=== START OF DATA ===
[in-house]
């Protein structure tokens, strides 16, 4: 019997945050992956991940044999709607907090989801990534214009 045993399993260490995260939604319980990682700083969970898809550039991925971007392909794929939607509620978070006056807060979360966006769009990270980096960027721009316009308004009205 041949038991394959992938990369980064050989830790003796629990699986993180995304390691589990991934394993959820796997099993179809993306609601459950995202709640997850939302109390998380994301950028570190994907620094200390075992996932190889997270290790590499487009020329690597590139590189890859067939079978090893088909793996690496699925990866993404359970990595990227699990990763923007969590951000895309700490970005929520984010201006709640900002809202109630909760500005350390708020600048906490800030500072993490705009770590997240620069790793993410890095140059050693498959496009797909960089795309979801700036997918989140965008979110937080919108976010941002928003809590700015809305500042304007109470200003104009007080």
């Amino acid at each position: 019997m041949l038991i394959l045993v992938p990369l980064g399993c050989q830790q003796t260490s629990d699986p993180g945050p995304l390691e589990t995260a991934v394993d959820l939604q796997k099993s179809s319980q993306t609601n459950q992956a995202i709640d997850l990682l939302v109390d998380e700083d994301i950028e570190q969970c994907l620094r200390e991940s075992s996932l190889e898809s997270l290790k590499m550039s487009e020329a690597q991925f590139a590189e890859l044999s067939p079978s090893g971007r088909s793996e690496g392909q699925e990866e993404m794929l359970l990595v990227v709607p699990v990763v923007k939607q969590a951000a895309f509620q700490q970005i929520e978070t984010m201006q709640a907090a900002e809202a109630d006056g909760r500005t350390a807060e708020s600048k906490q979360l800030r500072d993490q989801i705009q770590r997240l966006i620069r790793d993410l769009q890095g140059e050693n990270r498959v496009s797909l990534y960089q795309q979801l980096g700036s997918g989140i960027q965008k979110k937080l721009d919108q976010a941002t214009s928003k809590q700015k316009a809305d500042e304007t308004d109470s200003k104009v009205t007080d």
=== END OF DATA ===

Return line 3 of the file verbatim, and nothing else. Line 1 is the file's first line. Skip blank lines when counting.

């Amino acid at each position: 019997m041949l038991i394959l045993v992938p990369l980064g399993c050989q830790q003796t260490s629990d699986p993180g945050p995304l390691e589990t995260a991934v394993d959820l939604q796997k099993s179809s319980q993306t609601n459950q992956a995202i709640d997850l990682l939302v109390d998380e700083d994301i950028e570190q969970c994907l620094r200390e991940s075992s996932l190889e898809s997270l290790k590499m550039s487009e020329a690597q991925f590139a590189e890859l044999s067939p079978s090893g971007r088909s793996e690496g392909q699925e990866e993404m794929l359970l990595v990227v709607p699990v990763v923007k939607q969590a951000a895309f509620q700490q970005i929520e978070t984010m201006q709640a907090a900002e809202a109630d006056g909760r500005t350390a807060e708020s600048k906490q979360l800030r500072d993490q989801i705009q770590r997240l966006i620069r790793d993410l769009q890095g140059e050693n990270r498959v496009s797909l990534y960089q795309q979801l980096g700036s997918g989140i960027q965008k979110k937080l721009d919108q976010a941002t214009s928003k809590q700015k316009a809305d500042e304007t308004d109470s200003k104009v009205t007080d």